In 1637, Eilenburg, Saxony, was surrounded by the dark night of the soul. Europe was at war. Eilenburg was tossed back and forth by the armies. Three times during that year it was attacked and severely damaged. When the armies left, refugees poured in by the thousands. Diseases ran rampant. Food was scarce.
There was only one pastor in the city, a fellow named Martin Rinkart. His journal for 1637 indicates that he conducted over 4,500 funerals that year, sometimes as many as 40 or 50 a day. Life was a constant death, and each morning stank of disaster.
Thomas Willadsen Mary Austin Christopher Keating Dean Feldmeyer Ron Love George Reed Bethany Peerbolte
For January 20, 2018:
God Activates by Tom Willadsen — Perhaps God wants us to delight in each other and in the magnitude and depth of divine love. Perhaps the Lord wants to activate our gifts of the Spirit, to use them for the common good.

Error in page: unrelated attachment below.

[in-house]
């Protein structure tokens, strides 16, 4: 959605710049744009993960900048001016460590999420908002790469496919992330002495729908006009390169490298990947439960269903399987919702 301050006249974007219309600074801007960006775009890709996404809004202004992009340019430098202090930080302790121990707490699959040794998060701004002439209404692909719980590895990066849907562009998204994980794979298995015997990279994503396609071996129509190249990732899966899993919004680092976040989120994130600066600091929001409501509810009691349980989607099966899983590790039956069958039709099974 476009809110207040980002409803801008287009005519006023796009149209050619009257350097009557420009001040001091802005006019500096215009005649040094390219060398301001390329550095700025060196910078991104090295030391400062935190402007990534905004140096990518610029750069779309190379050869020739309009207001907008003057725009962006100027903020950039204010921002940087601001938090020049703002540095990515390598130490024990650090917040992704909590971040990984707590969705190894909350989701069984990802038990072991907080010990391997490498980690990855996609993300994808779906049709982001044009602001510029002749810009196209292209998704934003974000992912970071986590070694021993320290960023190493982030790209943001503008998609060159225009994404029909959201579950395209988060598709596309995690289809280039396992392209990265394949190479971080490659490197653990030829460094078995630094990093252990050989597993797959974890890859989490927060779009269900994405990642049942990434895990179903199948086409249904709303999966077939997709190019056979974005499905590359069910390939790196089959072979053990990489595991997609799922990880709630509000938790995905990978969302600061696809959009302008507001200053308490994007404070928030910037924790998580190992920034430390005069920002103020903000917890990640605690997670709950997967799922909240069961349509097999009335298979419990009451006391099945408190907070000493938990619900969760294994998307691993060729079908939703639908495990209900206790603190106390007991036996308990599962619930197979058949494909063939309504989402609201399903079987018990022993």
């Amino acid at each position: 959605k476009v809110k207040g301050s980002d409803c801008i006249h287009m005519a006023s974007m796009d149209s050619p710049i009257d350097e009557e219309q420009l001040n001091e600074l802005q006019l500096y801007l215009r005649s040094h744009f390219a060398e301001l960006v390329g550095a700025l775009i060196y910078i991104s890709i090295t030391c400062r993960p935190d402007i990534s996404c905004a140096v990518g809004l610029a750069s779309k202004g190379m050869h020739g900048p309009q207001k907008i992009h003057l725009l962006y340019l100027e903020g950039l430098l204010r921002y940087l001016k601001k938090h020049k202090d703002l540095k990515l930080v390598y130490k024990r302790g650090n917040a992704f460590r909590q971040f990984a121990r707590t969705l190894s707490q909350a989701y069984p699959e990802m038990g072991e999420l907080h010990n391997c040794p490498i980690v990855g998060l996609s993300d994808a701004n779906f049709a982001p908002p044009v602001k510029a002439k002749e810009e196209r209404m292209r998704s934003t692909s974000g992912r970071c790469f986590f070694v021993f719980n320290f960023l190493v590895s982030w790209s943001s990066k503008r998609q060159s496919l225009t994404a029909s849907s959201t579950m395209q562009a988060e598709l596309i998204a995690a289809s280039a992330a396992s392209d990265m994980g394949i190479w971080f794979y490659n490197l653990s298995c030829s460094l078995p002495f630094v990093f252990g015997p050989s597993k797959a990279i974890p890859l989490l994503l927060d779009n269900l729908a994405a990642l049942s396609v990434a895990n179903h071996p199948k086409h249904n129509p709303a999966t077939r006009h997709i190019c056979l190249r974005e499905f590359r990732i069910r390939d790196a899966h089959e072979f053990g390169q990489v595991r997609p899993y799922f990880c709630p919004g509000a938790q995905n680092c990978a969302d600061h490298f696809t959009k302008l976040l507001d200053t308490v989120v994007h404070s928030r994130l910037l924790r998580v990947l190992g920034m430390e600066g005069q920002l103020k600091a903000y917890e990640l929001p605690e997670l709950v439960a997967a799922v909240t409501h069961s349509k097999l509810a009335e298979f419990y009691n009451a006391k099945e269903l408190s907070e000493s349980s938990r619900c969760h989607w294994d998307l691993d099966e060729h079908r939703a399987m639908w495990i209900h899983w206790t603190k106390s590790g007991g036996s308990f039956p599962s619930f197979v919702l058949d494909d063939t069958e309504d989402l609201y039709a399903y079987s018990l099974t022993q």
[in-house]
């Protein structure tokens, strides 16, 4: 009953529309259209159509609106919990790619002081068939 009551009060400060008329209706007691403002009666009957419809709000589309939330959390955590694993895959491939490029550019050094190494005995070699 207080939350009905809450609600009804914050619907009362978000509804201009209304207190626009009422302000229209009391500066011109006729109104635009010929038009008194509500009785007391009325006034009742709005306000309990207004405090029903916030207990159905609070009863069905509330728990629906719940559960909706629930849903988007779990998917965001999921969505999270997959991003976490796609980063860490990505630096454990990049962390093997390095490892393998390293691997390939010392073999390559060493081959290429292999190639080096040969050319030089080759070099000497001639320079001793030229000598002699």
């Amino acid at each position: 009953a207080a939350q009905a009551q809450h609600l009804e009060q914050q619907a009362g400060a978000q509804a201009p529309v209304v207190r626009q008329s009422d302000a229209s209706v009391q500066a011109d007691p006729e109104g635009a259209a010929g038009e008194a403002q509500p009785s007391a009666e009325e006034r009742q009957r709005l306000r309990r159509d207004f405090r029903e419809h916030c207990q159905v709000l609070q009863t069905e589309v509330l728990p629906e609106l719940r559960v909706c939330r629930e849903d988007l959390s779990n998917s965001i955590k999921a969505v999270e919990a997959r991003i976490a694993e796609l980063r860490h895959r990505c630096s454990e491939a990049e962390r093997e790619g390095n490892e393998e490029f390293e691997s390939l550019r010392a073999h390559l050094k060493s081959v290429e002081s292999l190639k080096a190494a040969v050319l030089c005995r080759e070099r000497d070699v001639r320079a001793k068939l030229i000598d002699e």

We are all intimately connected as one body in Jesus. Isaiah celebrates our intimate union with our creator, describing us as the joyful bride of God. Though there had been alienation and rejection from both sides in the past, the prophet describes us as God’s delight. That connection is also emphasized in Paul’s oddly graphic description of church folks as body parts — we need each other because we are not a living, breathing body if we are somehow separated.
When Jesus visited a wedding at Cana in Galilee, he showed that human disappointments matter to him and that he would be prepared to redeem them. This is a story about a young girl's bitter disappointment when she became a bridesmaid.